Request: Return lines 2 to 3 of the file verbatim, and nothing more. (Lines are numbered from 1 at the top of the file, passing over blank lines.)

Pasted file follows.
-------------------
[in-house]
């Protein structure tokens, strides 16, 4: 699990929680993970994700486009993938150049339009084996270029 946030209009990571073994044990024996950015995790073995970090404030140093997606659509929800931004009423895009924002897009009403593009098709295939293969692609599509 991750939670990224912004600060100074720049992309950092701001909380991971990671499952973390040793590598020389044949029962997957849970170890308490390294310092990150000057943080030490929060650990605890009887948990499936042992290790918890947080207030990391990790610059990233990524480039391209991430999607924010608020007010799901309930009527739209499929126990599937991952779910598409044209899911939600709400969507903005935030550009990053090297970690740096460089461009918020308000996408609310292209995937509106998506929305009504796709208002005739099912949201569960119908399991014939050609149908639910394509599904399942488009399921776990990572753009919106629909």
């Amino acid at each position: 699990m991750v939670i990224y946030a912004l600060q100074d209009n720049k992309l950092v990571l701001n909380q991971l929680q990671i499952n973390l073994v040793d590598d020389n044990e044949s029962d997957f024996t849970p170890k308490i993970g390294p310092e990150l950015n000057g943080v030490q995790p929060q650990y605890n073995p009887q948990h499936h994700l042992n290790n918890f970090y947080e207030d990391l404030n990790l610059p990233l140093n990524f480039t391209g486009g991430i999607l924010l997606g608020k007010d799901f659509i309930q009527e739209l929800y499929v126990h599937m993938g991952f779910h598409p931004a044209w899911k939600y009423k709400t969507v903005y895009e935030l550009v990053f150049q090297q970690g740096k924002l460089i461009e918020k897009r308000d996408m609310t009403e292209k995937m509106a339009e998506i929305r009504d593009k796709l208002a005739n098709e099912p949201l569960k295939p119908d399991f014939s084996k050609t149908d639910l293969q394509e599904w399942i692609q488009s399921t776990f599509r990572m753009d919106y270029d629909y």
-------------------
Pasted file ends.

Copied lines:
């Protein structure tokens, strides 16, 4: 699990929680993970994700486009993938150049339009084996270029 946030209009990571073994044990024996950015995790073995970090404030140093997606659509929800931004009423895009924002897009009403593009098709295939293969692609599509 991750939670990224912004600060100074720049992309950092701001909380991971990671499952973390040793590598020389044949029962997957849970170890308490390294310092990150000057943080030490929060650990605890009887948990499936042992290790918890947080207030990391990790610059990233990524480039391209991430999607924010608020007010799901309930009527739209499929126990599937991952779910598409044209899911939600709400969507903005935030550009990053090297970690740096460089461009918020308000996408609310292209995937509106998506929305009504796709208002005739099912949201569960119908399991014939050609149908639910394509599904399942488009399921776990990572753009919106629909």
């Amino acid at each position: 699990m991750v939670i990224y946030a912004l600060q100074d209009n720049k992309l950092v990571l701001n909380q991971l929680q990671i499952n973390l073994v040793d590598d020389n044990e044949s029962d997957f024996t849970p170890k308490i993970g390294p310092e990150l950015n000057g943080v030490q995790p929060q650990y605890n073995p009887q948990h499936h994700l042992n290790n918890f970090y947080e207030d990391l404030n990790l610059p990233l140093n990524f480039t391209g486009g991430i999607l924010l997606g608020k007010d799901f659509i309930q009527e739209l929800y499929v126990h599937m993938g991952f779910h598409p931004a044209w899911k939600y009423k709400t969507v903005y895009e935030l550009v990053f150049q090297q970690g740096k924002l460089i461009e918020k897009r308000d996408m609310t009403e292209k995937m509106a339009e998506i929305r009504d593009k796709l208002a005739n098709e099912p949201l569960k295939p119908d399991f014939s084996k050609t149908d639910l293969q394509e599904w399942i692609q488009s399921t776990f599509r990572m753009d919106y270029d629909y």